Our balloons and museums special continue with the 3rd book in the series entitled You Can’t Take a Balloon into the Museum of Fine Arts. Cast of characters remains the same: a willful balloon, a gorgeous museum, our sweet little girl and her younger brother, the doting grandmother, and the sister-team of Jacqueline Preiss Weitzman and Robin Preiss Glasser (author and artist of the book respectively).
The only addition to the usual cast would be the handsome grandpapa who has decided to join the trip this time around.
Grandma offers to stay behind with a Balloon on the Loose. In New York and in Washington, our usual cast of characters were spared the usual chaos that a balloon-on-the-loose causes as they move from one artwork to the next inside the museum. I knew, then, that this book would be the last in the series when grandmother herself experiences the usual commotion that the balloon creates when left to its own devices outside the museum.
Boston Public Library Fiasco. One of my favorite places of all times is the library, particularly here in Singapore where I could spend hours just running my fingers through the spine of the books on the shelves until a jacketflap, a surreal book-cover, or an oddly-named author calls out to me. And so, I devote a little space here to the fact that Weitzman and Glasser highlighted this lovely place in quite a few pages of their book.
Intermingling of Life and Art Equals Laughter and Fireworks. In the tradition created by Weitzman and Glasser in their first two books, there is this very tight interweaving of (1) the artwork seen by the children and their grandfather inside the lovely museum and (2) the chaos going on outside as grandma in a big bike chases the balloon with this curly-haired, very polite (I reckon), and extremely helpful police officer in tow.
What sets this book apart from the other two is that it depicts quite a number of university students studying in Ivy League schools in its pages (that is, if the shirts that they are wearing would be any indication). Case in point would be this life-art mash-up below:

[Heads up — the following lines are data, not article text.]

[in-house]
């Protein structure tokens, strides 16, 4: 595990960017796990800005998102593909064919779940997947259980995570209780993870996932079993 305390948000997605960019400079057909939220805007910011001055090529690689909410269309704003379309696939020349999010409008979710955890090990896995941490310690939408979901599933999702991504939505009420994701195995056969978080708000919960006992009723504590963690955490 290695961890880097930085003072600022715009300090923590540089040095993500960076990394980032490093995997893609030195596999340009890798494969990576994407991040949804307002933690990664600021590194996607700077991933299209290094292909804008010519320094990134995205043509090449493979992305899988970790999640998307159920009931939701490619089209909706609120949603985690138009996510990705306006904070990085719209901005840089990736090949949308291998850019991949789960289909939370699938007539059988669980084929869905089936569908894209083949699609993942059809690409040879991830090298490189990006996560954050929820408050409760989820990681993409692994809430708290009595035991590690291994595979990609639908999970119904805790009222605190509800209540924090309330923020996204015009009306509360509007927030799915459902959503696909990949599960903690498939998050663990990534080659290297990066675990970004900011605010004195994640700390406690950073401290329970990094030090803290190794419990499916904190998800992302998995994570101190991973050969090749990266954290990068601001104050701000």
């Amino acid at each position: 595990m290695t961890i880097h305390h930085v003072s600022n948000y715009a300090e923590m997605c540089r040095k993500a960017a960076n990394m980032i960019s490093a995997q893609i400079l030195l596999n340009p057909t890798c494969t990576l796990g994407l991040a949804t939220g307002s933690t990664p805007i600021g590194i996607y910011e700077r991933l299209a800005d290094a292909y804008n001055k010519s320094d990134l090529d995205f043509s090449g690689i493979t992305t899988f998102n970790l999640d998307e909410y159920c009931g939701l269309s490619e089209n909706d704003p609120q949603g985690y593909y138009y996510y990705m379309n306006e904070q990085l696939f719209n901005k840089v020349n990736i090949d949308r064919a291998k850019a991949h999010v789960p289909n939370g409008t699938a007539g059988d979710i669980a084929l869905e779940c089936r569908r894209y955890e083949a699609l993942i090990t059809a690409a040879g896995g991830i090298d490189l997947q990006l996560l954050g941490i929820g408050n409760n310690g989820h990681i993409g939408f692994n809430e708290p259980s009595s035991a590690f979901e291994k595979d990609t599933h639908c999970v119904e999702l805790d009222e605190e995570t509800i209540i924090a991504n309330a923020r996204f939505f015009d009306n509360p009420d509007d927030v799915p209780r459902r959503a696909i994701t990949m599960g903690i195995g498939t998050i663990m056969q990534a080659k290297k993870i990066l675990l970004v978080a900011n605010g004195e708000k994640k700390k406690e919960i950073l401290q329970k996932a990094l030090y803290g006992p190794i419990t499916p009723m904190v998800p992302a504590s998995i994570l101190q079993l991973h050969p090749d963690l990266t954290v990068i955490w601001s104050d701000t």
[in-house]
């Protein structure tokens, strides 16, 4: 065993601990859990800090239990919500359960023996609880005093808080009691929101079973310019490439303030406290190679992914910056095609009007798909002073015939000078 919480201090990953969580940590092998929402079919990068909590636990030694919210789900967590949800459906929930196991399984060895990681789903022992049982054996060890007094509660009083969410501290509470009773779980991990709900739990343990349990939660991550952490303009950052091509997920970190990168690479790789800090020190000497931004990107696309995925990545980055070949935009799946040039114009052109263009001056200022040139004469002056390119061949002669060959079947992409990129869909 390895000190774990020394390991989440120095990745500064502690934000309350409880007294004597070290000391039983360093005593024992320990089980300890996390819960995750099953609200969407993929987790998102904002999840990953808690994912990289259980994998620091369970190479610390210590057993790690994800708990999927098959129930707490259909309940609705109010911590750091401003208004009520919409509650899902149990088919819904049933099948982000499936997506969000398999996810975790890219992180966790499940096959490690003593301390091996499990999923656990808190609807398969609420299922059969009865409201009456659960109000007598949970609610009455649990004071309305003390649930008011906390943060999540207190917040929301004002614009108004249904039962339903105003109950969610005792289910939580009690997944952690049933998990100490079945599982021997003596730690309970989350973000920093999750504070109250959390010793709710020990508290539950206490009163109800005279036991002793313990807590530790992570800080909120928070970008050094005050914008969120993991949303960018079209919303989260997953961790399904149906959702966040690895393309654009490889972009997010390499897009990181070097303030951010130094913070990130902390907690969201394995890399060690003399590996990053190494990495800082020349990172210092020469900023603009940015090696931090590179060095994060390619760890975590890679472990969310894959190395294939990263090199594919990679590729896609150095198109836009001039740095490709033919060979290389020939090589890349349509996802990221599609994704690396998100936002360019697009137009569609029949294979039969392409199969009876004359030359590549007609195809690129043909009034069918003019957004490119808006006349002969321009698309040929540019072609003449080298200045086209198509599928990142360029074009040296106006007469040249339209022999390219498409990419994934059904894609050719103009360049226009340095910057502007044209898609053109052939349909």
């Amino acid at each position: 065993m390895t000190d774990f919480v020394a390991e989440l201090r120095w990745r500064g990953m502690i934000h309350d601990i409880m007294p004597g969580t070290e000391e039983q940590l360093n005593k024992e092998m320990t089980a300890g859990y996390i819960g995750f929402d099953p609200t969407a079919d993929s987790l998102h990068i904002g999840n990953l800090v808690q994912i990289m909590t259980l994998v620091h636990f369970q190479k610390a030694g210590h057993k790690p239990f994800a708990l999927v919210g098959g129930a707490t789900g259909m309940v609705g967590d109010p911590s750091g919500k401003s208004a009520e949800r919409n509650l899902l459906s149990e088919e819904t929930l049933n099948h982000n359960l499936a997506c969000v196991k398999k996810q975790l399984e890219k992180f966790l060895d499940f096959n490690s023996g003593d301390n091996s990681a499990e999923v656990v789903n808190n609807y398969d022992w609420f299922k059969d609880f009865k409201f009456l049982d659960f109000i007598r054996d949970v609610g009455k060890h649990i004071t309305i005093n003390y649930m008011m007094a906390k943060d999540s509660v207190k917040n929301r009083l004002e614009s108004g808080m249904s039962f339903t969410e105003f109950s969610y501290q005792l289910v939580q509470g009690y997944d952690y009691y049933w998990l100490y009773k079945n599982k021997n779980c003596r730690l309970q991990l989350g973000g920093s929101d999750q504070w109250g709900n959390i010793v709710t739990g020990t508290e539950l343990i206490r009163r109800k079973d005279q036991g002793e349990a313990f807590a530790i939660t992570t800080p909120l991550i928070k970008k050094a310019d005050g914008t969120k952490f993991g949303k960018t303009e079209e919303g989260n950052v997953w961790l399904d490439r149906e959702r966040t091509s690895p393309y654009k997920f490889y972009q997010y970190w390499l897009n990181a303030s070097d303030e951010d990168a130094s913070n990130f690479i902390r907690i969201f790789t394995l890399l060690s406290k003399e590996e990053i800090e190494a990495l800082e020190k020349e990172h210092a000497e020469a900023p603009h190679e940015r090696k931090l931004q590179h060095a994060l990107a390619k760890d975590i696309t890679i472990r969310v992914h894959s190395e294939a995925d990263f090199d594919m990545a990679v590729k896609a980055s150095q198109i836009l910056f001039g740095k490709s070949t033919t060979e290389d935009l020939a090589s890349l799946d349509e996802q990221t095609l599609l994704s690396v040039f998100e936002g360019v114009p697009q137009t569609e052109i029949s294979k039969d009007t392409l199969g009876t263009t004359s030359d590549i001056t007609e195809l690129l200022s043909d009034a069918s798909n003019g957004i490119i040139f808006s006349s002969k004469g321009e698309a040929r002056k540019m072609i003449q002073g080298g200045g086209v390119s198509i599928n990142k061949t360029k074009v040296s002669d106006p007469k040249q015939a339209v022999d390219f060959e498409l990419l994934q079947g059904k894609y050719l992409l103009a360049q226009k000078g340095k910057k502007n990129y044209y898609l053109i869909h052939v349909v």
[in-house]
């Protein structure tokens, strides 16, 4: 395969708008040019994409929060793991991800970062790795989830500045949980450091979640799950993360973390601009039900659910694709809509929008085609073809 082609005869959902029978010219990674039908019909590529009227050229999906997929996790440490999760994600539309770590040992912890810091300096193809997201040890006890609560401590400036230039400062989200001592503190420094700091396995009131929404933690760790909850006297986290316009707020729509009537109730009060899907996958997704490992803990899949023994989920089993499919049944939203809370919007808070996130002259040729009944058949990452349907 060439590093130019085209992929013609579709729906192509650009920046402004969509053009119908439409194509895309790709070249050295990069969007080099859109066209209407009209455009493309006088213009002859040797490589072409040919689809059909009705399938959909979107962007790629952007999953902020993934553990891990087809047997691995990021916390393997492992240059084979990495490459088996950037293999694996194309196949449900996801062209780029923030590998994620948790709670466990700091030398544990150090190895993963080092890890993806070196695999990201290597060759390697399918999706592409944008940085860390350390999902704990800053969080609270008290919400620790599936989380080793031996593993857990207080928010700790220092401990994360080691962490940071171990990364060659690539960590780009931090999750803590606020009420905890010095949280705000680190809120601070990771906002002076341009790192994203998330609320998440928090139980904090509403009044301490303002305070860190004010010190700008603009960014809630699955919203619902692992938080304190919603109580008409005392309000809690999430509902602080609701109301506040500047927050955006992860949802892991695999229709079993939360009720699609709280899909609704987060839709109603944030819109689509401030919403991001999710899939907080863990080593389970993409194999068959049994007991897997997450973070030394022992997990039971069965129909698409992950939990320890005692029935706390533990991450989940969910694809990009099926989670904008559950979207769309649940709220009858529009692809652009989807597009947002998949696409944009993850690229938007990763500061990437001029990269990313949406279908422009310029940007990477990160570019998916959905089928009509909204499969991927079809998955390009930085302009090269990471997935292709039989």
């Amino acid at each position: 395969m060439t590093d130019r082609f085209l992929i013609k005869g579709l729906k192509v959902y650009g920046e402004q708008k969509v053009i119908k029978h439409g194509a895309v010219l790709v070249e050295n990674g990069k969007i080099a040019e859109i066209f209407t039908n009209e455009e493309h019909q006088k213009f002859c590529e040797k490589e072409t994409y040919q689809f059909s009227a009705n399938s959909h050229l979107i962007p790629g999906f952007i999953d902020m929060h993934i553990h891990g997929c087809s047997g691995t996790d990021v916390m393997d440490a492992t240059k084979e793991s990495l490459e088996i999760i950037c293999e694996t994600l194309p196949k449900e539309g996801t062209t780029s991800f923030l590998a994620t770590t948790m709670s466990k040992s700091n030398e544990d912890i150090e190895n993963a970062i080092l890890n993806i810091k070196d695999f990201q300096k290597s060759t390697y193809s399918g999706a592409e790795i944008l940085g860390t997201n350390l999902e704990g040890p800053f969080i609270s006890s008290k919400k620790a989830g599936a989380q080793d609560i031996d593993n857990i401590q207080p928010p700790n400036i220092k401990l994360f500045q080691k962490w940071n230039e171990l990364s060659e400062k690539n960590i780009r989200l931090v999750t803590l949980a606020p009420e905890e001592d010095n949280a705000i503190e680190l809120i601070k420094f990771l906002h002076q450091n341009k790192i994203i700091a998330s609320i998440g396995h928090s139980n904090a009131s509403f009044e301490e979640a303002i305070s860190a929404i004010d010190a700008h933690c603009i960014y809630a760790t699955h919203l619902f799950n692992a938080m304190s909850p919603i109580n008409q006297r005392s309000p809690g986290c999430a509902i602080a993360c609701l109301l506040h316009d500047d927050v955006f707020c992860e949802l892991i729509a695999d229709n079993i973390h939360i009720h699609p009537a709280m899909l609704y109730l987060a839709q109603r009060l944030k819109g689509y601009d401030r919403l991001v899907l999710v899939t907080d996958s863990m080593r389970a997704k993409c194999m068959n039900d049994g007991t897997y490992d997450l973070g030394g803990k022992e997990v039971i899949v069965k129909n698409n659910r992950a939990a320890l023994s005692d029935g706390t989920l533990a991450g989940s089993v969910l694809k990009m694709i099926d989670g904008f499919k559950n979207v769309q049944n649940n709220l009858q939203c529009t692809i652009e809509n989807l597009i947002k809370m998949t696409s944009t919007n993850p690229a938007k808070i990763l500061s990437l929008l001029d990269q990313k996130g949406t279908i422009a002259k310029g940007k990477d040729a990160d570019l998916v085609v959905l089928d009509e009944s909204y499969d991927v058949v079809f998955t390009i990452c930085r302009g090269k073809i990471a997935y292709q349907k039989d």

Historical Figures Milling About. As grandmother chases the wayward balloon through the Freedom Trail, the Boston Common, Chinatown, Quincy Market, and Fenway Park (among others), the astute and the eagle-eyed would be able to find “Faces from History” walking about, wandering the streets of Boston. This is similar to the tradition that the sisters have begun in their second book in the series (the National Gallery Museum in Washington DC). What teachers would find particularly useful from this book is that there is an Author/Artist note at the back which details where you can find people such as Henry David Thoreau, Louisa May Alcott, Henry Wadsworth Longfellow, Larry Bird, Michael Dukakis throughout the book – along with a very brief description of their accomplishments and contribution in American life as it is known today.
Last Batch of Museum Photos. Now here is my last batch of museum photos as taken from De Young Museum in San Francisco December of 2010. Hope you enjoy it!
You Can’t take a Balloon into the Museum of Fine Arts. Story by Jacqueline Preiss Weitzman, pictures by Robin Preiss Glasser. Dial Books for Young Readers, New York, 2002. Book borrowed from the community library.
PictureBook Challenge Update: 54 of 72